What's the deal with the Zolex Hammer?

I have a few questions about “Zolex Hammer” golf club. If you don’t know what it is, just know that it is such a joke of a product that Billy Mays wouldn’t even touch it.

  1. What the hell is “Zolex metal”? They claim it is 300% harder than titanium and 2x as light. While the confusion generated by their mixture of percentages and multiples makes that seem more dramatic than it is, what are they not telling us? Either it’s completely false (see following question) or there is some terrible property of this alloy that makes it useless in most applications. I can’t find anything on it… help?

  2. How can this company not be facing false advertising suits? They guarantee that it outdrives Callaway drivers (which they mention by name) by 50 yards. Surely the fact that the Hammer has USGA-banned features doesn’t actually increase drives by 50 yards over top-of-the-line Callaway woods, so what am I missing? Too vague for a lawsuit?

Help me out, I want to be able to laugh even harder at this infomercial the next time I see it on late-night Golf Channel commercials. In related news, if you find any legal miracle clubs, let me know so I can stop watching the damn Golf Channel to improve my game.

Online reviews indicate that the face is pretty dead, as I’d expect from a ridiculously hard alloy. They say the distance comes from the whippy shaft.

Three times harder than titanium and twice as light?

Sounds like a ceramic to me…?

How is hardness being measured here? Resistance to scratching, resistance to indentation, or increased rebound?

And what the hell does “2x as light” mean, anyway? Half the weight for a given unit volume?

Same density, there’s just half as much of it.

I’m still struggling to find any more information on it. Everything I’ve run into is infomercial mumbo-jumbo completely devoid of facts. For example, this:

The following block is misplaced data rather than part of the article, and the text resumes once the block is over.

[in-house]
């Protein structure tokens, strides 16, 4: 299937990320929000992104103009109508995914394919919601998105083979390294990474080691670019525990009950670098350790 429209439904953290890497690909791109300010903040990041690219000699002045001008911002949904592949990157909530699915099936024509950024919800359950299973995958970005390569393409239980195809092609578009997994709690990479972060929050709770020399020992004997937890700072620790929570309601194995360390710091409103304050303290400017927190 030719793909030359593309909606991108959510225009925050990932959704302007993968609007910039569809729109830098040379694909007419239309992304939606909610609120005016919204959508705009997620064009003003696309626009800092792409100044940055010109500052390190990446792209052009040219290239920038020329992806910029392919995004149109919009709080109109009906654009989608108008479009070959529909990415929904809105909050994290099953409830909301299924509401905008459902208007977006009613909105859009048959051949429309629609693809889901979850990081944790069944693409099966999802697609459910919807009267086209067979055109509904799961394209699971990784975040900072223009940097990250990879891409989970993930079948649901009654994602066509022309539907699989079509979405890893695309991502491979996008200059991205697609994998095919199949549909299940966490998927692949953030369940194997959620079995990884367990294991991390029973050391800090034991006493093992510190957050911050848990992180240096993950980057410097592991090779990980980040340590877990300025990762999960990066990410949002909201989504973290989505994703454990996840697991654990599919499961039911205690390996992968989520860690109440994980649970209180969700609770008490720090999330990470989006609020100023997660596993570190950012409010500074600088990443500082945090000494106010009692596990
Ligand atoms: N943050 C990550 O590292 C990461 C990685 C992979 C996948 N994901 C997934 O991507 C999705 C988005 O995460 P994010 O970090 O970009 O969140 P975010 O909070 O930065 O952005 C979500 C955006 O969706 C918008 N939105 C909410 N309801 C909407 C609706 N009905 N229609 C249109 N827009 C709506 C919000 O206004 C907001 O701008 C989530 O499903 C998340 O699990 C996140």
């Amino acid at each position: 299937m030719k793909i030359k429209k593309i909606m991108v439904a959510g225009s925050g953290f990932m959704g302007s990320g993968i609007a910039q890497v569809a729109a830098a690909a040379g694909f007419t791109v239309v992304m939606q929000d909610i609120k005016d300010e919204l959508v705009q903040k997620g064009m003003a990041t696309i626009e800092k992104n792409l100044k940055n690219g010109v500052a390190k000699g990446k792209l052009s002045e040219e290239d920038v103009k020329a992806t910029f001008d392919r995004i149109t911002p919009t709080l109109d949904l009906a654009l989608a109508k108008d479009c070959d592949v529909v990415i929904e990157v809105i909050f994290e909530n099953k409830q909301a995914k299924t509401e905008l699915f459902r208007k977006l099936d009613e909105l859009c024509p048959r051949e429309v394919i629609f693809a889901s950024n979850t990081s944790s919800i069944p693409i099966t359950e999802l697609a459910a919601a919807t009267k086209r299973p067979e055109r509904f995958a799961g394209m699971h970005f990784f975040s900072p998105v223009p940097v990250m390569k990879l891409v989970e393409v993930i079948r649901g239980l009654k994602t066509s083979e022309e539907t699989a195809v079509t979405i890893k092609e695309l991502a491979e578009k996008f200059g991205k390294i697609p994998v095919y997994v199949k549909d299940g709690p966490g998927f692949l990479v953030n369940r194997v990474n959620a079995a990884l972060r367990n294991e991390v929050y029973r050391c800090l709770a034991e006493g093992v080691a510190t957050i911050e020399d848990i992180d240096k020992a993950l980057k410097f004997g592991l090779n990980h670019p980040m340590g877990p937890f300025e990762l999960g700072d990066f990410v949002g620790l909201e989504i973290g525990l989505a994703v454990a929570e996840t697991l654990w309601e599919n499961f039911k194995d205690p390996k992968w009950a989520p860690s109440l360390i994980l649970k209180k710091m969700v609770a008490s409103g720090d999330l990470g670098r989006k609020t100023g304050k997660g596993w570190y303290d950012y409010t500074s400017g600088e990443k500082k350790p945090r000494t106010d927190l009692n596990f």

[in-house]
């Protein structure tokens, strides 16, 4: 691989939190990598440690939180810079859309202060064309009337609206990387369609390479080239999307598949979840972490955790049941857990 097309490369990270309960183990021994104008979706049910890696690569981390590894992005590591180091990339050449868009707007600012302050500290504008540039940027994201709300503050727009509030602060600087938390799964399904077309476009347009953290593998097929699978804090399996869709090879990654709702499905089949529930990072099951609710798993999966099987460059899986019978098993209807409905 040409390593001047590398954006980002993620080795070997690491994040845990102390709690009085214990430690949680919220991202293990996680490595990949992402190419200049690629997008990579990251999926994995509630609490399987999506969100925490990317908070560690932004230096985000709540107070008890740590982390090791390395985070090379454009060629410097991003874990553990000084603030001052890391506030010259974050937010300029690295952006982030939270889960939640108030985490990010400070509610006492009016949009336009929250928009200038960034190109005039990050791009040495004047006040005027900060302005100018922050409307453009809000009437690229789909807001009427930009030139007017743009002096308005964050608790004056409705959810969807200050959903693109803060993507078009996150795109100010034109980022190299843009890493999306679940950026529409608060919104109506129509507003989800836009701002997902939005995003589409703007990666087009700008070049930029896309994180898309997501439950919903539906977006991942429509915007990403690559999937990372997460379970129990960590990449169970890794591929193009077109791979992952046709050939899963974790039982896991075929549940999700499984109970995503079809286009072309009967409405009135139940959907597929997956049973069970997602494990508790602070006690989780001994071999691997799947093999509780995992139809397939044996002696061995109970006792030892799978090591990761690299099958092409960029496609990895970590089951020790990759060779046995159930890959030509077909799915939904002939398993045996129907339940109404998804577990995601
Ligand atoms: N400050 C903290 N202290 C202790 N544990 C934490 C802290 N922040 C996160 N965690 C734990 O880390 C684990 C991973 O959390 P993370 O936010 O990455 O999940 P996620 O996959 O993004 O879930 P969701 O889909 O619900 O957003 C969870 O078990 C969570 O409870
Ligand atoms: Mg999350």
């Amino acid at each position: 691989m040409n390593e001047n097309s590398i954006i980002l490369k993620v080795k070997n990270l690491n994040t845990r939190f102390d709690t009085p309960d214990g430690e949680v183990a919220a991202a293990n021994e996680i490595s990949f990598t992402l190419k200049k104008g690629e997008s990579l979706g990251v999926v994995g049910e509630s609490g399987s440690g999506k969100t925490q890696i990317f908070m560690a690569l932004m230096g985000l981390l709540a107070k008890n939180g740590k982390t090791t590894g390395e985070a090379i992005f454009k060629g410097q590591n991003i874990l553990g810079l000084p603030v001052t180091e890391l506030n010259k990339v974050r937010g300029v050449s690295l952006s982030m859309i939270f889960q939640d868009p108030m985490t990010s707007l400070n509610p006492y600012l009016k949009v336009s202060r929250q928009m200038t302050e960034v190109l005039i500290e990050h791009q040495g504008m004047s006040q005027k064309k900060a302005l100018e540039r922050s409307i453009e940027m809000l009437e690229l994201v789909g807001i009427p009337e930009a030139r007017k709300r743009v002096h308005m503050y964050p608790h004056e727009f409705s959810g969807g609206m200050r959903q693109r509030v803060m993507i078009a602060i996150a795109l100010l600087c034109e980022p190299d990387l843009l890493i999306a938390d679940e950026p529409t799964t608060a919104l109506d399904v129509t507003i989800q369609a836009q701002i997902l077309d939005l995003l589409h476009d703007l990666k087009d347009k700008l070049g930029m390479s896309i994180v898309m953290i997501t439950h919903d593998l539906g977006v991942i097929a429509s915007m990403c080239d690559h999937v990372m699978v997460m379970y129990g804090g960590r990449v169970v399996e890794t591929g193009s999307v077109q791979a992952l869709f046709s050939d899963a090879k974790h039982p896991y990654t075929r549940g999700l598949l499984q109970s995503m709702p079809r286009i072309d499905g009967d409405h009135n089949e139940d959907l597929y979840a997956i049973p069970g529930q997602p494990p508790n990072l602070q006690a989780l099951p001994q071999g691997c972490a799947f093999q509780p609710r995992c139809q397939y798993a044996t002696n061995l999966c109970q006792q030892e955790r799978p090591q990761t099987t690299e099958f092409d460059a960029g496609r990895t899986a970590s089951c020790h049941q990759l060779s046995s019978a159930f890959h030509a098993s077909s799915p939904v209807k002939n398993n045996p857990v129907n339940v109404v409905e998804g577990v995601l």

“The secret is Zolex 21st Century metal that’s 300% harder than titanium, yet twice as light. Add to that a patented Triplekick Smartshaft that increases club speed by 25%, G force technology that optimizes centrifugal and club head speed, an aerodynamic jet wing design and a 10-degree launching angle, and you have a club that can’t be beat.”

I guess that facts are few and far between on the subject, especially considering nobody in the world had ever heard of this material (at least under the name Zolex) before this ridiculous club.

I think this is the same problem people have with “three times cheaper” (meaning one-third the cost) and similar poorly constructed phrases. Either the author doesn’t have a good grasp of fractions or she thinks her audience doesn’t.

I suppose it could mean that it is twice as heavy. It’s a way of misusing and torturing words to deceive but isn’t that their objective? If 5 lbs. is half as heavy as 10 lbs. then isn’t 10 lbs. twice as light as 5 lbs.?

I have no doubt the material is nothing special. Being harder than titanium is not exactly difficult. Titanium, as a pure elemental metal, is not nearly as hard as a properly mixed and heat treated titanium alloy. Twice as light probably refers to the weight of the club head, rather than the density of the alloy. It’s easy to make a club head lighter when you’re using a stronger alloy.

Reardon Metal golf clubs?

I think you’re on to something. “Light” and “heavy” are relative terms- if you’re talking about bowling balls, 5 lbs. is light, but for something you’d have to carry in a backpack all day, a 5 lb. item is heavy. I notice they don’t claim “half the weight” of titanium- that would be much easier to disprove (or prove).